Remnants of a Viscous Flow on Mars
NASA/JPL/UArizona
Remnants of a Viscous Flow on Mars
ESP_028352_2245  Science Theme: Glacial/Periglacial Processes
Lobate flows are common in the Martian mid-latitude region (30-45 degrees). Some are pristine-looking and highly reminiscent of terrestrial glaciers, whereas others appear more degraded. The flow deposit shown here is a good example of a degraded flow deposit.

The uphill “head” toward the left has carved out an amphitheater-shape into the escarpment, and the “toe,” to the right, is lobate in shape. The surface is highly degraded and eroded, and the deposit shows evidence of deflation (loss of volume, probably from the sublimation of ice), as lateral moraines (ridges running along the length of the feature) are visible.

Written by: Eldar Noe (narration: Tre Gibbs)  (3 October 2012)
 
Acquisition date
13 August 2012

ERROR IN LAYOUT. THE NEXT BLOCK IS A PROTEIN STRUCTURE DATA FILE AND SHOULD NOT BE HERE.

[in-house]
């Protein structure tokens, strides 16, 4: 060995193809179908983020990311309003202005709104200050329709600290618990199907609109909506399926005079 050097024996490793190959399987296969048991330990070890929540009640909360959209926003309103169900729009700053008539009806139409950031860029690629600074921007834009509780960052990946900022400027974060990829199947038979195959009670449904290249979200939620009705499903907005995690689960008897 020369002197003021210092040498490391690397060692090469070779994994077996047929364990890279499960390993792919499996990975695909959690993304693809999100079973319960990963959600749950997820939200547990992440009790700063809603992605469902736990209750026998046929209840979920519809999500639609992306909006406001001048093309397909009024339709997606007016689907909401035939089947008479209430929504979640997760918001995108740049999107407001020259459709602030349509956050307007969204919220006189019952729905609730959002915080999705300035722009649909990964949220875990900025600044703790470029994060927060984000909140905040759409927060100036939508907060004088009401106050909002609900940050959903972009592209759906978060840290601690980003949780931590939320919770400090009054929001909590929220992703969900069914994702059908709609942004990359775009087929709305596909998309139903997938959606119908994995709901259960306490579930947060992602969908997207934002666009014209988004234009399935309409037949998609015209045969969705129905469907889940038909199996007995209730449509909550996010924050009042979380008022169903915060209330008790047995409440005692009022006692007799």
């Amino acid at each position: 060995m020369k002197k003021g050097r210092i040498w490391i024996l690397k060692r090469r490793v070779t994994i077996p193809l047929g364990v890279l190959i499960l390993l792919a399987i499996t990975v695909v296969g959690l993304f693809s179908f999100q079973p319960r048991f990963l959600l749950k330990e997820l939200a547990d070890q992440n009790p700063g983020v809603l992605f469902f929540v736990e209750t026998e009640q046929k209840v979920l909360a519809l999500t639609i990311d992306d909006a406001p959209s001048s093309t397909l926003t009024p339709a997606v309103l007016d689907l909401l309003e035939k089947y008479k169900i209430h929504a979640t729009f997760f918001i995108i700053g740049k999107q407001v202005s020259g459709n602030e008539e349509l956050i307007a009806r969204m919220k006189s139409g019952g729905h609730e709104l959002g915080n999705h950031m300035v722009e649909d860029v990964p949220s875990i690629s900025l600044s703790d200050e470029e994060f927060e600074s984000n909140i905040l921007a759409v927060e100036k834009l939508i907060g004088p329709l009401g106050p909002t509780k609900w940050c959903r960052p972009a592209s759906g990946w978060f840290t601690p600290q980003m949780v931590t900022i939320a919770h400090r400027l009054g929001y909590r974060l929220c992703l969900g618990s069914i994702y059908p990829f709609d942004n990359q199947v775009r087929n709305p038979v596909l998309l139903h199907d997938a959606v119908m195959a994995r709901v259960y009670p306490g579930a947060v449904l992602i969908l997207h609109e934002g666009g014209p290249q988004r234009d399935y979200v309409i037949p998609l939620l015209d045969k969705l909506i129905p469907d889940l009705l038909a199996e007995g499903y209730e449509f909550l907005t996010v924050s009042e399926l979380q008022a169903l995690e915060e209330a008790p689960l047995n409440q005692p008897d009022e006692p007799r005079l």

Local Mars time
15:18

Latitude (centered)
44.239°

Longitude (East)
28.458°

Spacecraft altitude
301.8 km (187.6 miles)

Original image scale range
60.7 cm/pixel (with 2 x 2 binning) so objects ~182 cm across are resolved

Map projected scale
50 cm/pixel and North is up

Map projection
Equirectangular

Emission angle
7.0°

Phase angle
61.2°

Solar incidence angle
54°, with the Sun about 36° above the horizon

Solar longitude
154.6°, Northern Summer

For non-map projected images
North azimuth:  98°
Sub-solar azimuth:  343.7°
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All of the images produced by HiRISE and accessible on this site are within the public domain: there are no restrictions on their usage by anyone in the public, including news or science organizations. We do ask for a credit line where possible:
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POSTSCRIPT
NASA’s Jet Propulsion Laboratory, a division of the California Institute of Technology in Pasadena, Calif., manages the Mars Reconnaissance Orbiter for NASA’s Science Mission Directorate, Washington. The HiRISE camera was built by Ball Aerospace and Technology Corporation and is operated by the University of Arizona.